Title: Joseph C. Meyer
Collection Number: 11143
Quantity: .25 ft.
Abstract: Unpublished manuscripts, an autobiographical sketch, and published essays by Joseph C. Meyer of Beach, ND. “Calamity Joe” Meyer was a pioneer rancher who raised cattle and traded horses, and later owned the Hebron Hotel. The collection has been digitized and is available in PDF format.
Provenance: The papers were donated to the State Historical Society of North Dakota by Kim Allen Scott, Professor/University Archivist on behalf of the Montana State University Libraries on January 21, 2013. Typescripts were prepared by the staff of the Montana State University library from original manuscripts loaned by Alan Lovall of Beach, ND in the fall of 1969. The original order, as received from the Montana State University Libraries, was retained.
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Citation: Researchers are requested to cite the collection title, collection number, and the State Historical Society of North Dakota in all footnote and bibliographic references.
BIOGRAPHICAL SKETCH, JOSEPH C. MEYER
From North Dakota History and People: Outlines of American History (Volume 3),
Colonel Clement A. Lounsberry, pp. 754-755
Joseph C. Meyer…was born in Aurora, Illinois, in 1862, a son of Joseph Meyer, a native of Germany, who on coming to the United States in 1846 settled in Illinois after residing for a brief period in Iowa. He became connected with the firm of Brown & Company, wagon manufacturers of Aurora, Illinois, and remained in that association for a long period. Retiring from the business, he removed to Dakota Territory in 1883 and proved up on a homestead, after which he returned to Illinois, where he has since resided... His wife, who bore the maiden name of Wilhelmina Dietrich, is also a native of Germany and by sailing vessel reached the United States…To Mr. and Mrs. Joseph Meyer were born four children and the family circle yet remains unbroken by the hand of death.
Joseph C. Meyer, the second of the number, was educated in the public schools of Illinois and afterward went to Nebraska and still later to Denver, Colorado, where he remained until March, 1878. He then entered the employ of a man who handled horses and cattle but after a brief period he went north on a hunting trip with the son of an English lord. In return for saving the life of the man he was given the hunting outfit. Eventually Mr. Meyer reached Dakota Territory, taking up his abode in what is now South Dakota in 1879. He made a business of hunting and trapping and followed that pursuit until 1883, when he turned his attention to the live stock business, establishing a ranch about fifteen miles from Medora. There, in connection with a Mr. Tracy, he began raising cattle, ranging his cattle in the same country with Theodore Roosevelt, with whom he has slept many a night. He remained upon the place until the spring of 1887 and then took up his abode upon a ranch twenty-five miles southeast of Glen Ullin, where he began raising horses, keeping on an average about one thousand head. He also made cattle raising a side line of that business and upon that place continued until 1897. He afterward engaged in buying and selling horses, covering almost every state in the Union. After four years devoted to that interest he removed to a ranch about thirty miles southwest of Medora. On his second ranch he turned his attention to cattle raising, keeping on an average six hundred head, and when he sold out he had nine hundred head of cattle and two hundred head of horses…He sold his stock and leased his ranch, taking up his abode in Hebron… He [was] the owner of the Hebron Hotel and also of a beautiful residence in Hebron, together with his ranch, compris[ed] six thousand acres of valuable North Dakota land.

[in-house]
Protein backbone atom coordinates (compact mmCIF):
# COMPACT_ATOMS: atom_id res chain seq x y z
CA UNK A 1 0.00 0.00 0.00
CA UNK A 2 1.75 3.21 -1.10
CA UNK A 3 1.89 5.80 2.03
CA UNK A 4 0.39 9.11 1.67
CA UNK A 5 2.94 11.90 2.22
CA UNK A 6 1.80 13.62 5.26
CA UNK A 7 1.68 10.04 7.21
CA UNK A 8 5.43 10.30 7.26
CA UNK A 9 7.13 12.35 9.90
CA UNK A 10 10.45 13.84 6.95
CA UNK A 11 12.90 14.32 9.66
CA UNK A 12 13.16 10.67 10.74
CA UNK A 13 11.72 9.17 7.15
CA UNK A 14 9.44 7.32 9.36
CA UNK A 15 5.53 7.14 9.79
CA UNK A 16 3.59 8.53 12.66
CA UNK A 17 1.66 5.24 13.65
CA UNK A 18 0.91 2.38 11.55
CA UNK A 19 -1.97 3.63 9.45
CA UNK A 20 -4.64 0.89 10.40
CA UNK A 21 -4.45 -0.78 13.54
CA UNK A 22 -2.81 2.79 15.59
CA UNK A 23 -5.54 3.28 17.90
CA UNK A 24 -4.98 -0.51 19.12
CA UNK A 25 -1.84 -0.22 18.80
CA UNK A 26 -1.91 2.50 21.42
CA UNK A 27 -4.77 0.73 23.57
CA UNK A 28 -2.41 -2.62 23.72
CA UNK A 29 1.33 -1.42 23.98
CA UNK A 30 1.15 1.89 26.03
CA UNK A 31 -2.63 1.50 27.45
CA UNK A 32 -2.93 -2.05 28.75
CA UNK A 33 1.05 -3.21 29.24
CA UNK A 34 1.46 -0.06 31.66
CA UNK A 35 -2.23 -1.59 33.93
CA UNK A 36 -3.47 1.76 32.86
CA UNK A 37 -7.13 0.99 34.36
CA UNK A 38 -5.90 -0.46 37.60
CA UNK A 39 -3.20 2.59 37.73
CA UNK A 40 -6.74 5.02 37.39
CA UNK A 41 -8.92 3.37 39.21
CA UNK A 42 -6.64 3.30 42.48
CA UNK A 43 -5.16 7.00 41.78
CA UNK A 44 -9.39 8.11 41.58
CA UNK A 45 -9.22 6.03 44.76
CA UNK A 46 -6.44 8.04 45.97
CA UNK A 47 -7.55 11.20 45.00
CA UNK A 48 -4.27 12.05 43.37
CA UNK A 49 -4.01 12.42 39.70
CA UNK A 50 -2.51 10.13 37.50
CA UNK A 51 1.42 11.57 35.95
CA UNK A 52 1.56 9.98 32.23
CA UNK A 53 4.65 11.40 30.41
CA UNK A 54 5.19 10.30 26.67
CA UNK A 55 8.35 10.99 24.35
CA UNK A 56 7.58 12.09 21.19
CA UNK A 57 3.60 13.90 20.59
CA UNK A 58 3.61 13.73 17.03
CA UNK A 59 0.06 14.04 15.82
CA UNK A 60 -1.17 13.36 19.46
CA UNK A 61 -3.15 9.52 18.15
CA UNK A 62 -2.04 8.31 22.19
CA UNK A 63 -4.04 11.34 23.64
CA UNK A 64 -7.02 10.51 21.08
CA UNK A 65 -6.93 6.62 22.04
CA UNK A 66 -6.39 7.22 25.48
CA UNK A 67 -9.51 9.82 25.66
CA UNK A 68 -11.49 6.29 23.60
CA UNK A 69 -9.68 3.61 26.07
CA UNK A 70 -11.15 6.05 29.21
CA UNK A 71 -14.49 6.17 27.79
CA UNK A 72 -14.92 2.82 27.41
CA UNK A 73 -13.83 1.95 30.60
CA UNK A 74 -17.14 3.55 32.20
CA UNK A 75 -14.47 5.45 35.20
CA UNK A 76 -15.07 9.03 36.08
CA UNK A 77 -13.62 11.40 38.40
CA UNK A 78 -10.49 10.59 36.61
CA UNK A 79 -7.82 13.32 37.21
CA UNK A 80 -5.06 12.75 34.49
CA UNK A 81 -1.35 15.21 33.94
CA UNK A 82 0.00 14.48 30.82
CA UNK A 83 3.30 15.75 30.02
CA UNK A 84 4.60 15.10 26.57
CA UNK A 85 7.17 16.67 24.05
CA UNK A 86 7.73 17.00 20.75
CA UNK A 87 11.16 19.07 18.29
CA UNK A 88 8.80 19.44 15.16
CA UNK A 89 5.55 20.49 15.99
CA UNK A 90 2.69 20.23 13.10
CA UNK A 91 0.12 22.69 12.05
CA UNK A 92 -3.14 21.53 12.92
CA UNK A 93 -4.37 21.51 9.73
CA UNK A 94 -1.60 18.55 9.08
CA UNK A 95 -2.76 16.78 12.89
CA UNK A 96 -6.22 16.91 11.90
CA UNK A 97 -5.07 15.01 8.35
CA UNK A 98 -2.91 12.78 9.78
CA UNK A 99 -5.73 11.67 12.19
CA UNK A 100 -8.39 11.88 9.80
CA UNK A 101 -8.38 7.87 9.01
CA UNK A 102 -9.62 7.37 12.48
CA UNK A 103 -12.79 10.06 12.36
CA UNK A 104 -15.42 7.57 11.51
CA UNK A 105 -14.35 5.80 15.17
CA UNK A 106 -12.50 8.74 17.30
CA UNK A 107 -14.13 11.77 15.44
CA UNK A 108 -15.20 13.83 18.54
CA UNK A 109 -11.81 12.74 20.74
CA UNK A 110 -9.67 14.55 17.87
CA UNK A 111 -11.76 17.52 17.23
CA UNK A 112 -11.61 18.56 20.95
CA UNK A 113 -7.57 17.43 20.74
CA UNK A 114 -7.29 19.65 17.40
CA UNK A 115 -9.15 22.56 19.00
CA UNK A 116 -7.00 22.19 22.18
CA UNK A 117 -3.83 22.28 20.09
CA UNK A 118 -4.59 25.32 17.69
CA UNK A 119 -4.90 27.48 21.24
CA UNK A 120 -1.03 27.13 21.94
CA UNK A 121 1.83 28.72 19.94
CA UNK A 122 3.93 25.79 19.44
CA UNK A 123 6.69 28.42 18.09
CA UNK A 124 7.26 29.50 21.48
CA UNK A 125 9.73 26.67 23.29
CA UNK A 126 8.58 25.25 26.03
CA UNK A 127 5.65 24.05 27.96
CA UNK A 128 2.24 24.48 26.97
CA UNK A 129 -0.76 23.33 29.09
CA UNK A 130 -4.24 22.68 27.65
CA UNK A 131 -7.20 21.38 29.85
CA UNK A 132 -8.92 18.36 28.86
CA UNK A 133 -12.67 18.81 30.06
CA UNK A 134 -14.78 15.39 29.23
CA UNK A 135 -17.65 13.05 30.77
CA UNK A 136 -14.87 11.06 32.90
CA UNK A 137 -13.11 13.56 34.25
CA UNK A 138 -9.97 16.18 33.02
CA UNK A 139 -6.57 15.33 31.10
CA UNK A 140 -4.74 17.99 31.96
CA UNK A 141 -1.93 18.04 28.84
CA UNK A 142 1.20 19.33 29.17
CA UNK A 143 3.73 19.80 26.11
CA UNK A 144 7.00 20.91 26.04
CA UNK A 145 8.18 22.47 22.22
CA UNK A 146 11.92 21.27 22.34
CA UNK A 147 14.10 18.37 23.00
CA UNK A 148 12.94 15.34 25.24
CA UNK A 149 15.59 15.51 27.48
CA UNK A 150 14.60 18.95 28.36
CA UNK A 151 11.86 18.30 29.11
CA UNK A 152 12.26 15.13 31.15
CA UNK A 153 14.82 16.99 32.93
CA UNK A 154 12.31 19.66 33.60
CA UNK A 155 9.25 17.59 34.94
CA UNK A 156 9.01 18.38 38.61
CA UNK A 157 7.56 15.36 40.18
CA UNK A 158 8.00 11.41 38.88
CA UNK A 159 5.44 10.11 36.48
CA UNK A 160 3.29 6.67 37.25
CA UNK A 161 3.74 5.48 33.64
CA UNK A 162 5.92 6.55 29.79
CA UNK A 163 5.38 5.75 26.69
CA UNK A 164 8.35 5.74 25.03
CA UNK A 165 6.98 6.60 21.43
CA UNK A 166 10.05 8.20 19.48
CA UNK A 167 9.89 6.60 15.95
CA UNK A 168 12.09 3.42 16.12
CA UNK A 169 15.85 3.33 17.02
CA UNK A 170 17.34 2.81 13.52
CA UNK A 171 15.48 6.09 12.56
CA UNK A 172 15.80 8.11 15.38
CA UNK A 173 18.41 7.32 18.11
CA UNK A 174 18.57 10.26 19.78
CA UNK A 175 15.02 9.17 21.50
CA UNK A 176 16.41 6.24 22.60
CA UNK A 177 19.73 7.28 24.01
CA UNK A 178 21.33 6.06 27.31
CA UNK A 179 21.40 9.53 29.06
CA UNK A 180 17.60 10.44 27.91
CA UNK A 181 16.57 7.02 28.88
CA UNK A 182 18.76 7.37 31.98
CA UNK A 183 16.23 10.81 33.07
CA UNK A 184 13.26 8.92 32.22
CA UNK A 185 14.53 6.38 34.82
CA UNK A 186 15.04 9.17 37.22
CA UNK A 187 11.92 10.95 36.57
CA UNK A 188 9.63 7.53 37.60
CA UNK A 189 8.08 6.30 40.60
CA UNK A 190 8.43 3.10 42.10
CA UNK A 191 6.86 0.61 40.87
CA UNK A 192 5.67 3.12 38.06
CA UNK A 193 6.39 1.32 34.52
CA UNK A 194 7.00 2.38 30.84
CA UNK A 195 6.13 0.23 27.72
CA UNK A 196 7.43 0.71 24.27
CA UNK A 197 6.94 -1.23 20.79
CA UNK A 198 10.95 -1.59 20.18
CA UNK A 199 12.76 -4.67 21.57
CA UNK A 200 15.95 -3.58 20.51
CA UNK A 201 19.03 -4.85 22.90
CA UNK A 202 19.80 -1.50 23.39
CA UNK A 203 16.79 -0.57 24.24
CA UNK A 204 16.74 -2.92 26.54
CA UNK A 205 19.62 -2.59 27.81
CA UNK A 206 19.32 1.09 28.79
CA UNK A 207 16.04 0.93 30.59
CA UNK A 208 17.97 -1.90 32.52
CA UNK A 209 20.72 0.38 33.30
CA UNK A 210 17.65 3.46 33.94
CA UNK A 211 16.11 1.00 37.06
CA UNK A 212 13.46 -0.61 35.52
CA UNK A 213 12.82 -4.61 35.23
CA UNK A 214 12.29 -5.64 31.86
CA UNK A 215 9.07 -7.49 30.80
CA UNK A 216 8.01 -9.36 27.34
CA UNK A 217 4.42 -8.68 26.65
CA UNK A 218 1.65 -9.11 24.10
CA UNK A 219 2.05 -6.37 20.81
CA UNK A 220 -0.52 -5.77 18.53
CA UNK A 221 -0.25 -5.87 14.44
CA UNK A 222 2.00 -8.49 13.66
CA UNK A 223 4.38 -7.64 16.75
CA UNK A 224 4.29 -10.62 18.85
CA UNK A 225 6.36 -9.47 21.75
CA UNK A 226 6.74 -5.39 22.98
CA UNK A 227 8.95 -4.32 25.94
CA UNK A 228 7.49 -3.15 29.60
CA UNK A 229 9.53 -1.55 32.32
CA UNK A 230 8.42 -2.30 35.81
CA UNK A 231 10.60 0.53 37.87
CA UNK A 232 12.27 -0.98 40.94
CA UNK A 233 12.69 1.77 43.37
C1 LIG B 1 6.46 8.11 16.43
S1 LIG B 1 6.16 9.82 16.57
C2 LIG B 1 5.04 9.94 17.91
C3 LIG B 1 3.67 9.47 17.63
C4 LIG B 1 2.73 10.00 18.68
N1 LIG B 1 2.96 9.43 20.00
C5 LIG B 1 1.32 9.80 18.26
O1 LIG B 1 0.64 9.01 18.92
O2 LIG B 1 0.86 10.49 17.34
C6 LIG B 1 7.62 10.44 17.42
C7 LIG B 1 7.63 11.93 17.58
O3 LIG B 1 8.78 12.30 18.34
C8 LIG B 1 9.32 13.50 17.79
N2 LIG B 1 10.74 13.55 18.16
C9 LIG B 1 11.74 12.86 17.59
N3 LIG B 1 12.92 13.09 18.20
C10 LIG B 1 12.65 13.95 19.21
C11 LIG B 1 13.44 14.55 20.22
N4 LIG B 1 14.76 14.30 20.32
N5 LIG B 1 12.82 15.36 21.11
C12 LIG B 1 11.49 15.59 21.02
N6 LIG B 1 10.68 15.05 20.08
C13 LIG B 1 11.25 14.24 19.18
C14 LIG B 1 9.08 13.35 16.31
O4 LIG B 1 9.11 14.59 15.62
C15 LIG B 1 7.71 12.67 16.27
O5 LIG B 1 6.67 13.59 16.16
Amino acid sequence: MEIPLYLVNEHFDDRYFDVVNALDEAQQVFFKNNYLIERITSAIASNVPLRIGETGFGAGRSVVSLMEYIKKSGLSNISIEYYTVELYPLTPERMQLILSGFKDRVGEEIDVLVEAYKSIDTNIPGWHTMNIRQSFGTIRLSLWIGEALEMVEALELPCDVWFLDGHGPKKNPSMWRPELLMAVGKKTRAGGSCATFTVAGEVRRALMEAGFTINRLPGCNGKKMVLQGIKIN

In 1901 Mr. Meyer was united in marriage to Miss Matilda Eberhart, who was born in Clinton county, Iowa, in 1864, a daughter of Peter Eberhart, who was an early resident of Iowa but was born in Germany, whence he came to the United States when fourteen years of age. He married Leopoltine [Elizabeth] Toborsky, a native of Austria, who came to the United States when eleven years of age… In the family of Mr. and Mrs. Eberhart were seven children... The sons [were] jewelers of Iowa and the sister of Mrs. Meyer is Mrs. Ernst, who [lived] on Mr. Meyer's ranch. To Mr. and Mrs. Meyer [was] born a daughter, Josephine Leopoltine, who was born on her father's ranch.
In his political views Mr. Meyer [was] a republican but while he has had many political positions offered him would accept none, preferring to do his public duty as a private citizen. There is no phase of the pioneer development of North Dakota with which Mr. Meyer is not familiar. He was early inured to the hardships and privations of pioneer life incident to the development of land for farming and stock raising purposes and even prior to that time he roamed over the great prairies and along the rivers of the state in search of fur-bearing animals. His life history if told in detail would present many a thrilling incident and no one is better informed concerning the progress and upbuilding of the state than he. He deserves much credit for what he has accomplished in a business way and his success is the merited reward of his earnest, persistent effort.
BIOGRAPHICAL SKETCH, MATHILDA (EBERHART) MEYER
From Mathilda’s obituary in the Golden Valley News (Beach, ND), March 2, 1950
Mrs. Meyer, the former Mathilda Eberhart, daughter of Mr. and Mrs. Peter Eberhart, was born on a farm in Clayton County, Iowa, near Elkader, April 6, 1864, and when still very young, started to show great skill in sewing, doing all the family sewing at the age of 12, even to making her brothers' and father's clothing. She clerked in a store, and did sewing machine repairing for them on the side, later becoming a full-fledged dressmaker, and milliner. In 1901 she and Joseph C. Meyer were married in Elkader, Iowa, Dec. 4, 1901.